Question: If there’s another financial catastrophe, can the government save the day again?
Until recently, nearly all experts would have responded with a stubborn “yes.” They used to think that the Fed and the Treasury, along with their cohorts overseas, could simply spend, print and pump as much money as needed to avoid another global meltdown.
Now, though, they’re not so sure. And some astute analysts are saying the true answer is a flat “no.”
I’ll tell you who in just a moment. But first, I want you to remember one thing: Over the last two weeks, I’ve shown you precisely how to achieve maximum protection from such a disaster. I gave you 5 ETFs for Protection in Another 2008 and my 7-Step Portfolio Protection Strategy.
Today, I’m taking this story one step further. I will show precisely why you can’t rely on anyone else — especially the government — to provide that kind of protection for you. If you want it, you must build it yourself.
The Pundits Throw in the Towel
Let’s not forget who these experts are: They’re the same guys who swore on a stack of Bibles that the almighty Fed would always keep the economy afloat.
Now, however, Barron’s writes, “Based on what is happening in global markets today, central banks won’t be able to ride to the rescue this time.” The Telegraph declares that “the lifeboats are all used up.” And most seem to agree that the next big government rescue could fail — or even fail to materialize — for three reasons.
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Reason #1. The central banks’ latest weapon of mass desperation — below-zero interest rates — could cause more fright than fight … and more market panic than market rally.
Barron’s put it succinctly…
“Negative interest rates are a sign of desperation, a signal that traditional policy options have proved ineffective and new limits need to be explored.”
Reason #2. Instead of prodding banks to make more loans, below-zero interest rates will kill bank profit margins and prod banks to make fewer loans. Instead of easy money, they’ll bring tighter money.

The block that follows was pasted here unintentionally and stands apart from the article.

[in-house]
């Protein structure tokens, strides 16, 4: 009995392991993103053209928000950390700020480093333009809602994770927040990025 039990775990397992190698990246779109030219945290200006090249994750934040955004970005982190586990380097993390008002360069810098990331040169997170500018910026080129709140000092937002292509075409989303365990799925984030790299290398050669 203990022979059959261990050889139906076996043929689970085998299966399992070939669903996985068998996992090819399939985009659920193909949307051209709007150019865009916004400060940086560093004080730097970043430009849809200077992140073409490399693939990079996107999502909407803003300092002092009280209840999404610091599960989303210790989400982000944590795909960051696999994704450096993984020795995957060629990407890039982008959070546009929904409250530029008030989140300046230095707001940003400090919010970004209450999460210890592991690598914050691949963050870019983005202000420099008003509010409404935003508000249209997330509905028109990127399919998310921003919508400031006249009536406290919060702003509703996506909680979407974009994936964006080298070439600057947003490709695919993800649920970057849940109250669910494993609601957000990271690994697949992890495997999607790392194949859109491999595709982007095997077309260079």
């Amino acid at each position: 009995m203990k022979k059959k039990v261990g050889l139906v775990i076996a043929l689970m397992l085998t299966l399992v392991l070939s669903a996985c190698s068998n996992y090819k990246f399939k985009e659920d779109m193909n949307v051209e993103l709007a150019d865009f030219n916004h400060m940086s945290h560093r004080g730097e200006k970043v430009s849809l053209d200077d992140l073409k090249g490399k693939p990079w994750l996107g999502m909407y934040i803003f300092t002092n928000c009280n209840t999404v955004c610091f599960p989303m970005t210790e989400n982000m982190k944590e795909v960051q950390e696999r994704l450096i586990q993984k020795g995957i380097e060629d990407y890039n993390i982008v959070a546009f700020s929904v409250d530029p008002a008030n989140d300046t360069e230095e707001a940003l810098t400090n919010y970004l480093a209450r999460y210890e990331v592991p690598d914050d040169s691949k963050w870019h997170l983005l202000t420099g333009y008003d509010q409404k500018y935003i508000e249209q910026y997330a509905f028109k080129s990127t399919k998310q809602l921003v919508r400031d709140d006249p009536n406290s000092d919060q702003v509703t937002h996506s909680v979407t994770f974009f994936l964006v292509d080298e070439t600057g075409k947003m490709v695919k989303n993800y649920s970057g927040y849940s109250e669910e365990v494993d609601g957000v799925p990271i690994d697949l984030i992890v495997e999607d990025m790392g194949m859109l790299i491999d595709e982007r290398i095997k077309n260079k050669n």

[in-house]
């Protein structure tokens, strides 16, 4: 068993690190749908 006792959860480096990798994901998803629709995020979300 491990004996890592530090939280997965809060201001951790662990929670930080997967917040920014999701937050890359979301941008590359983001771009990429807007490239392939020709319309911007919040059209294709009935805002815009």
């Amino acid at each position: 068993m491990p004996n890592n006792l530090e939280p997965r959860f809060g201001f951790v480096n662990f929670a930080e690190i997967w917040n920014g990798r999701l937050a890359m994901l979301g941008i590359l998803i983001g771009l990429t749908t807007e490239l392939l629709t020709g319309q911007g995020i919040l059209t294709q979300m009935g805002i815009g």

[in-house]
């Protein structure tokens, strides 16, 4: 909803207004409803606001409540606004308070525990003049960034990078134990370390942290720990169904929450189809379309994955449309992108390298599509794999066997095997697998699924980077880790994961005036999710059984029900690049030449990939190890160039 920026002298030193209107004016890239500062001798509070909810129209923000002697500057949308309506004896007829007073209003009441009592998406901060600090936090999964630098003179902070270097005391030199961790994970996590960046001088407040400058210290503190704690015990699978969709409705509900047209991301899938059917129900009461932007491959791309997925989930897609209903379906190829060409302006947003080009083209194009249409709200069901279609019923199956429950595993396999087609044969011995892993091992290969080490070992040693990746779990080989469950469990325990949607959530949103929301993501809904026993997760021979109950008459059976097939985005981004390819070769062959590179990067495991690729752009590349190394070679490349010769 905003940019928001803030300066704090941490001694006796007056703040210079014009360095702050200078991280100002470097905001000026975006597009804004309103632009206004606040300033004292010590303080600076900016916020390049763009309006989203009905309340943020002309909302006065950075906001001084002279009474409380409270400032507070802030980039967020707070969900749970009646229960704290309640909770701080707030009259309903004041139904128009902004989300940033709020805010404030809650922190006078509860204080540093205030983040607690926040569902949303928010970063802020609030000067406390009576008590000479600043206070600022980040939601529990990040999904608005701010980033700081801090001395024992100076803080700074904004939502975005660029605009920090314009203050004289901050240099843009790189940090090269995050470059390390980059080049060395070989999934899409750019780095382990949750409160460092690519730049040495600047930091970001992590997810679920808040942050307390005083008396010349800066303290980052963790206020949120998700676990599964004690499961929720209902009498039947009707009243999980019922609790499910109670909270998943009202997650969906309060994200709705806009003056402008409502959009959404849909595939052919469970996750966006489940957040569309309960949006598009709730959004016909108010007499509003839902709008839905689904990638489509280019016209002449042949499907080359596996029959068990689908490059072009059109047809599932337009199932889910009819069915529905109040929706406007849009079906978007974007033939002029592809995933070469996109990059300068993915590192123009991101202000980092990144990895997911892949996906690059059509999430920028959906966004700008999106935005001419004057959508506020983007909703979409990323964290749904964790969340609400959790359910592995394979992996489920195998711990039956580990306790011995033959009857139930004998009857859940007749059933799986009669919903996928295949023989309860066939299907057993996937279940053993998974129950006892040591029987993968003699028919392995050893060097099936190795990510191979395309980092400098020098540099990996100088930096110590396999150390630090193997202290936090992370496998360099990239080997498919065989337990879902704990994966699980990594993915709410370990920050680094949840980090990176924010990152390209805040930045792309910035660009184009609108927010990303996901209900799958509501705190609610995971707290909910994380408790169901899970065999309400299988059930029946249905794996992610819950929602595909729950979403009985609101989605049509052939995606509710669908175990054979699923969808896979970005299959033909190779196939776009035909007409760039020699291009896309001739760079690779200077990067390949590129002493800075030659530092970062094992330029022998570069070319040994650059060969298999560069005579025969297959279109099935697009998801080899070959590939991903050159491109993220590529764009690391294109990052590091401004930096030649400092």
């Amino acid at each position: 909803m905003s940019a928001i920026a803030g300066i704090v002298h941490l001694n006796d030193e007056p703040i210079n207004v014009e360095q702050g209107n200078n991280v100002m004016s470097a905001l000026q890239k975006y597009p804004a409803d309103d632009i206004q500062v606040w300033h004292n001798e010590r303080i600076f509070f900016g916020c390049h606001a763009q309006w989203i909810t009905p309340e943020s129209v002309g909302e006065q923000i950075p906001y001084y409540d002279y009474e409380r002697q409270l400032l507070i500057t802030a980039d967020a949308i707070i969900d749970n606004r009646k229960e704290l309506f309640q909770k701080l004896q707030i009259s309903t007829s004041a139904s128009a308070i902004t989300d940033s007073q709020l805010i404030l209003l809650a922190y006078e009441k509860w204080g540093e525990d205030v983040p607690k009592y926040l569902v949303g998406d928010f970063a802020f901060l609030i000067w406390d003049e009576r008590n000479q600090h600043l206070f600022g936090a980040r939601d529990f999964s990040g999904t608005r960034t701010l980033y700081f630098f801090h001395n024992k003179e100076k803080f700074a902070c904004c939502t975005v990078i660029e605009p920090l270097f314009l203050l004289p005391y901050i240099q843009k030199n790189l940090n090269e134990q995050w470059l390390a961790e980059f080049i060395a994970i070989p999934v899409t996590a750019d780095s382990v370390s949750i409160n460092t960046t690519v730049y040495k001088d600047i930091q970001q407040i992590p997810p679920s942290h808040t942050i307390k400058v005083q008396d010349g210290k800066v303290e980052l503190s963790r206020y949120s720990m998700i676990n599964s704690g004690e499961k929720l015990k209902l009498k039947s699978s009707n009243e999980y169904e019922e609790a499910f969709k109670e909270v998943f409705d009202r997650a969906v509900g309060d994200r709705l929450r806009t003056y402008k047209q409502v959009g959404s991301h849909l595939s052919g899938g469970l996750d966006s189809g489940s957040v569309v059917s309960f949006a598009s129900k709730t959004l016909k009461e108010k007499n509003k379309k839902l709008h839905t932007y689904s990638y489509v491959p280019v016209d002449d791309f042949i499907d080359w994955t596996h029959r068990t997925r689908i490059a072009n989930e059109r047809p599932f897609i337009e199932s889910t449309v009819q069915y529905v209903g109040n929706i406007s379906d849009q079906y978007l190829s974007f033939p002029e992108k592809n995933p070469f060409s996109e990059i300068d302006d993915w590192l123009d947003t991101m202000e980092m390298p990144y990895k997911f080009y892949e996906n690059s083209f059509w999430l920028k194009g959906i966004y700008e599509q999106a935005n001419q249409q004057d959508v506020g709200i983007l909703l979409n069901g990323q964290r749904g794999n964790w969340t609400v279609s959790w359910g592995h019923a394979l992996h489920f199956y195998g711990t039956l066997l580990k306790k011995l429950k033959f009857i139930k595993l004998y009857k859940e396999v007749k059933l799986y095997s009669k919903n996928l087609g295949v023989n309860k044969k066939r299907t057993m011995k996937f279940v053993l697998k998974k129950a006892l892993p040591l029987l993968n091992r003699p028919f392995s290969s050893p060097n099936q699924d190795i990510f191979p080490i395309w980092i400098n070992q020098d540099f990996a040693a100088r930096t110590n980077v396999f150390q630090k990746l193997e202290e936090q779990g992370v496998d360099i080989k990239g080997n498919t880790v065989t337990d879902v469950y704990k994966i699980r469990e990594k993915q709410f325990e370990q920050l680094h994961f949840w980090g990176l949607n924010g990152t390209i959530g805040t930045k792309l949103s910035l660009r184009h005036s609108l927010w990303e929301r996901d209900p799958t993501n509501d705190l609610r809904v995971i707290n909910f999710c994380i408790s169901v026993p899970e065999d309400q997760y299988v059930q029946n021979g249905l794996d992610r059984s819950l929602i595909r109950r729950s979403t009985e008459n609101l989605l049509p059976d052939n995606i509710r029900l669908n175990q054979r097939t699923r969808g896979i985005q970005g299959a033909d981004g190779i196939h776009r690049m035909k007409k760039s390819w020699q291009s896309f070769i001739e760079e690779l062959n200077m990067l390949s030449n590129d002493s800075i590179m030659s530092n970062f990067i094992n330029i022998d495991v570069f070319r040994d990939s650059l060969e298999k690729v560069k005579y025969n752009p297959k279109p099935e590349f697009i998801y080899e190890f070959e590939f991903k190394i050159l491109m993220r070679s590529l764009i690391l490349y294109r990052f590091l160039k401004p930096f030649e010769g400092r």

Reason #3. Bank share prices will plunge, weaker banks will go bankrupt and the whole rescue scheme of recent years will backfire.
How big is that scheme? Brace yourself for the answer …
Since the Big Bang of all financial disasters — the collapse of Lehman Brothers on Sept. 15, 2008 — central banks have been expanding their rescue mission at a mind-boggling pace, creating a whole new universe of monetary excess.
The U.S. Federal Reserve went stark, raving mad, abandoning any semblance of restraint, and expanding its assets by a mammoth $3.6 trillion.
Two prior emergency expansions — on the eve of the Y2K turnover and immediately after the terrorist attacks of 9/11 — were minuscule by comparison.
And in just a matter of weeks, all the rule books of Fed policy, written by generations of Fed chairmen, were dumped into the Potomac River.
A set of completely new rules was created on the fly.
And quantitative easing (QE) was born.
The European Central Bank immediately followed in the Fed’s footsteps, expanding their assets by $1.5 trillion.
At one point, they also tried massive lending to banks in a different form, which temporarily replaced their central bank expansion. But now they’ve resumed their quantitative easing, throwing in below-zero interest rates for extra measure.
The Bank of England, although smaller, was equally aggressive, expanding its balance sheet by $435 billion since 2008.
After the Lehman Brothers failure, their money printing went ballistic; and during the European debt crisis, it went ballistic again.
Now it’s on hold temporarily. But the $435 billion in new money is locked in place with no sign whatsoever of retreat.
If you think all of the above is crazy, wait till you see what the Bank of Japan has done:
Since the Lehman Brothers blow-up in 2008, the BOJ has expanded its balance sheet by a whopping $2.5 trillion.
Adjusted for the smaller size of Japan’s economy, that’s the equivalent of a $9.4 trillion expansion in the United States, or more than 2½ times more than the Fed’s.
Even excluding all the other central banks of the world, this big-bang expansion is absolutely unprecedented in all of recorded history:
The Fed’s $3.6 trillion … PLUS … the Bank of England’s $435 billion … PLUS … the European Central Bank’s $1.5 trillion … PLUS the Bank of Japan’s $2.5 trillion … add up to a grand total of more than 8 trillion dollars in monetary expansion just since the Lehman Brothers big bang.
This $8-trillion monster is what had been fueling all the government rescues since the 2008 debt crisis.
This is what’s not working anymore.
This is fundamentally what the experts are now so worried about.
And this is why you need your own portfolio defenses.
Whatever you do, don’t get caught off guard.
Good luck and God bless!
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